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Right-Wing Religions of the World Unite to Oppress Women and Gays More Ruthlessly

Religions that were once infamous for their mutual hatred are joining forces in a bid to preserve their shrinking spheres of privilege.

Photo Credit: Benjamin F. Haith /


When you hear the word "interfaith," you might think of people from different religions working together to do charitable deeds: running a soup kitchen, for example, or collecting clothes for the poor. But there's a darker side to interfaith as well. Whatever good that religion does in the world has to be balanced against the harm it has caused in so many other ways: sanctioning slavery, sowing xenophobia and division, excusing inequality, propping up oppressive power structures of class, race and caste.

Over the past few years, a new kind of harm is becoming more common: even religions that have little or nothing in common theologically have been increasingly willing to cooperate for the continued oppression of those groups that have historically been the targets of their persecution: women, GLBT people and non-believers in particular.

One case in point is the Boy Scouts of America. As the rest of society moves slowly but steadily toward greater acceptance of gay people, the Boy Scouts remain stubbornly entrenched in prejudice, continuing to unconditionally bar them from positions of leadership in scout troops. They also enshrine the same discrimination against atheists, barring them from troop leadership and expelling atheist scouts. All this has occurred despite a very public outcry, including the loss of sweetheart deals they once enjoyed in many cities and a Tumblr devoted to Eagle Scouts handing in their medals in protest; and despite the fact that other scouting organizations, particularly the Girl Scouts, are fully inclusive and accepting of all people.

Why are the Boy Scouts so bent on bigotry? A recent news article gives the answer: because their three biggest sponsors are Mormons, Roman Catholics and Southern Baptists. These three denominations have vast theological differences; it's safe to say they span the entire spectrum of Christianity, doctrinally speaking. But despite this, they're united in taking the hardest of hard lines against GLBT equality:

According to the latest BSA figures, the Mormons' Church of Jesus Christ of Latter-day Saints charters more than 37,000 Boy Scout and Cub Scout troops with a youth membership of more than 420,000, the highest figures of any denomination. Roman Catholic parishes charter about 8,500 units with about 283,000 members.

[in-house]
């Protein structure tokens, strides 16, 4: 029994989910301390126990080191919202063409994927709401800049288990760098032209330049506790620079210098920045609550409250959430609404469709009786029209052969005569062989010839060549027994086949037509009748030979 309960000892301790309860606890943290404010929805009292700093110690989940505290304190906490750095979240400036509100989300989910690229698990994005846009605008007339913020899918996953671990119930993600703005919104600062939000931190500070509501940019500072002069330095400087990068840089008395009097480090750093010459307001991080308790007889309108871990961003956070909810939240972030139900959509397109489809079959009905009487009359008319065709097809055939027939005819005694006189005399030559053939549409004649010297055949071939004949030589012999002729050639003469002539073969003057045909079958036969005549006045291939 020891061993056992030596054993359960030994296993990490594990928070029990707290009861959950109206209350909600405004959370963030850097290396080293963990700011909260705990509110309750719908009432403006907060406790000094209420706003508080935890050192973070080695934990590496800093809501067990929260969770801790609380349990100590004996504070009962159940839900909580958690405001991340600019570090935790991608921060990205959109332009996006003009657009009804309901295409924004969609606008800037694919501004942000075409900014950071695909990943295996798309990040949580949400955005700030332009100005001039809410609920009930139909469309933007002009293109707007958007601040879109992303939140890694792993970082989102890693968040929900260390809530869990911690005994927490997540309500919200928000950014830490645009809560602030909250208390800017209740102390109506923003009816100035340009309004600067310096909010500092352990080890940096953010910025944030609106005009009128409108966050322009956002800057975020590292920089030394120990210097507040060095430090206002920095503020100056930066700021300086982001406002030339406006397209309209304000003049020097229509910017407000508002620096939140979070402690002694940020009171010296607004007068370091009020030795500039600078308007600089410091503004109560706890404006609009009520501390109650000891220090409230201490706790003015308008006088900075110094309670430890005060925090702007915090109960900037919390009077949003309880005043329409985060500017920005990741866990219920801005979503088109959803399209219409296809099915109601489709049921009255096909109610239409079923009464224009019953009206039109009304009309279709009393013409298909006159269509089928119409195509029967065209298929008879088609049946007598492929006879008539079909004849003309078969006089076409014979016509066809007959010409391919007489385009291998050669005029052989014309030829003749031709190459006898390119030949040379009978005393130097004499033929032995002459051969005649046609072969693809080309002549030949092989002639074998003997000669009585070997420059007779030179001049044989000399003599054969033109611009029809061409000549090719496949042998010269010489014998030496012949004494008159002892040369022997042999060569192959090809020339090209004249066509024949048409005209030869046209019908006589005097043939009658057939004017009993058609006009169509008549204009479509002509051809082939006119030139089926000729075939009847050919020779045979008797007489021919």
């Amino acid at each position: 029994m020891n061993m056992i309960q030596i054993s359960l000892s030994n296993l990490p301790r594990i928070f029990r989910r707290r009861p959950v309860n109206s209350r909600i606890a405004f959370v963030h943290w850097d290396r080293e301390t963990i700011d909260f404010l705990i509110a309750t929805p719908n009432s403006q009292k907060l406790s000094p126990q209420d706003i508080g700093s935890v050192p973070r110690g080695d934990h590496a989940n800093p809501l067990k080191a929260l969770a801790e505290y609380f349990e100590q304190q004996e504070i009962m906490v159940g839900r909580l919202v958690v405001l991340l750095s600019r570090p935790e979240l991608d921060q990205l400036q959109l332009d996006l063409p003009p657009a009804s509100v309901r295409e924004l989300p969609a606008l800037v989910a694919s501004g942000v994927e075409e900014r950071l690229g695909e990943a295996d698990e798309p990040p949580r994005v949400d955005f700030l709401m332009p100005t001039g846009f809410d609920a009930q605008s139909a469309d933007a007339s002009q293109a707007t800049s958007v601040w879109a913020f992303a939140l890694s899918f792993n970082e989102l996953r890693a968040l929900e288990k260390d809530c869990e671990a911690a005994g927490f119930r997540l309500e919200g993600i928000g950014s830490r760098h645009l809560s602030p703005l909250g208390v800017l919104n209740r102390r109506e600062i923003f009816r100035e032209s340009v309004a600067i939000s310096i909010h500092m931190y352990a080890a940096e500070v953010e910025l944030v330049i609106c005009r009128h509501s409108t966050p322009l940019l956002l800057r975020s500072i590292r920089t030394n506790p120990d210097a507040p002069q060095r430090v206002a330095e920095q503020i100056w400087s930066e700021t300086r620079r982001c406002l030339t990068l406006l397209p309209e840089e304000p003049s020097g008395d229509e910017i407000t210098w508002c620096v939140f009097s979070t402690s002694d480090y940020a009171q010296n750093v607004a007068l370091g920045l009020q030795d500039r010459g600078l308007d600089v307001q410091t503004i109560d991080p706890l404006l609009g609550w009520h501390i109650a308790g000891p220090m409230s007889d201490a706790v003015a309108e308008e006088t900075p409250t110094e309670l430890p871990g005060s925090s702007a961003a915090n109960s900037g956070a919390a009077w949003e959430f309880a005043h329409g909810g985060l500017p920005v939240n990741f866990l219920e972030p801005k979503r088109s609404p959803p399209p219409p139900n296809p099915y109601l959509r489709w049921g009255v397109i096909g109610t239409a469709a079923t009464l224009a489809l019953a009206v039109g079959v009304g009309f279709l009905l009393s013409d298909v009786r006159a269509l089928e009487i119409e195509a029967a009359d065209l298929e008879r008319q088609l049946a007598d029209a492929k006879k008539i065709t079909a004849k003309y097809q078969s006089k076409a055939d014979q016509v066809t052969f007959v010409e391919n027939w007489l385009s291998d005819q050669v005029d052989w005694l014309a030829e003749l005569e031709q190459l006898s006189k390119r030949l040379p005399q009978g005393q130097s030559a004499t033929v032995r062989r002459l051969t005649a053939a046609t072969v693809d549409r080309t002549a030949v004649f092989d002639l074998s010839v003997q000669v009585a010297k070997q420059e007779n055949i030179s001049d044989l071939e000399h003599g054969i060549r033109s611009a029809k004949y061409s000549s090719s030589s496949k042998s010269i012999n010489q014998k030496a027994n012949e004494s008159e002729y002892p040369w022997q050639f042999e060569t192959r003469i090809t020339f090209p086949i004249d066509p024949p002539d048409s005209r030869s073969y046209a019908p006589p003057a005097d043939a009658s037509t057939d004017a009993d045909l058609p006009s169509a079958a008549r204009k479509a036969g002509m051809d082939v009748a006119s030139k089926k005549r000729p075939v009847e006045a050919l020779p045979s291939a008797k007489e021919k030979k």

...Chip Turner, a Southern Baptist who chairs the Scouts' religious relationships committee, said the no-gays policy is unlikely to change as long as it has the support of the churches most active in sponsoring Scout units.

Or consider this outrageous story that began last year: a lesbian family from Vermont split up when one of the women, Lisa Miller, converted to Christianity and claimed to have been "cured" of being gay. When a court ordered her to share custody of their daughter, she first moved to Virginia, where same-sex partnerships are illegal, and tried to get the Vermont court's order overturned. When that failed, she fled the country, illegally taking the girl with her to keep her away from her former partner. A federal jury recently convicted a Virginia pastor of aiding and abetting this parental kidnapping.

And again, right-wing Christians from different sects came together to aid her at every step of the way. Before fleeing the country, Lisa Miller got legal help from Liberty Counsel, a right-wing legal group affiliated with Jerry Falwell's Liberty University, whose members are fundamentalist Baptists. Meanwhile, the convicted minister Kenneth Miller and his fellow believers at home and abroad are from an Amish sect, the Beachy Amish Mennonites.

In the national political arena, another case in point is the ongoing religious-right lawsuit against President Obama's healthcare reform, specifically against the requirement that employer health plans offer no-copay coverage of contraception. Almost as soon as this rule was announced, a coalition of Catholic organizations filed a lawsuit against it, arguing in effect that their religious beliefs give them the right to impose barriers on their employees' access to healthcare. Surprisingly, a variety of evangelical institutions expressed their support for the lawsuit, even though they, unlike the Catholic church, have no formal doctrinal opposition to contraception. One evangelical college, Wheaton College, went so far as to formally join the lawsuit before being embarrassed to realize that its  insurance already covered the emergency contraception it claimed to be against.

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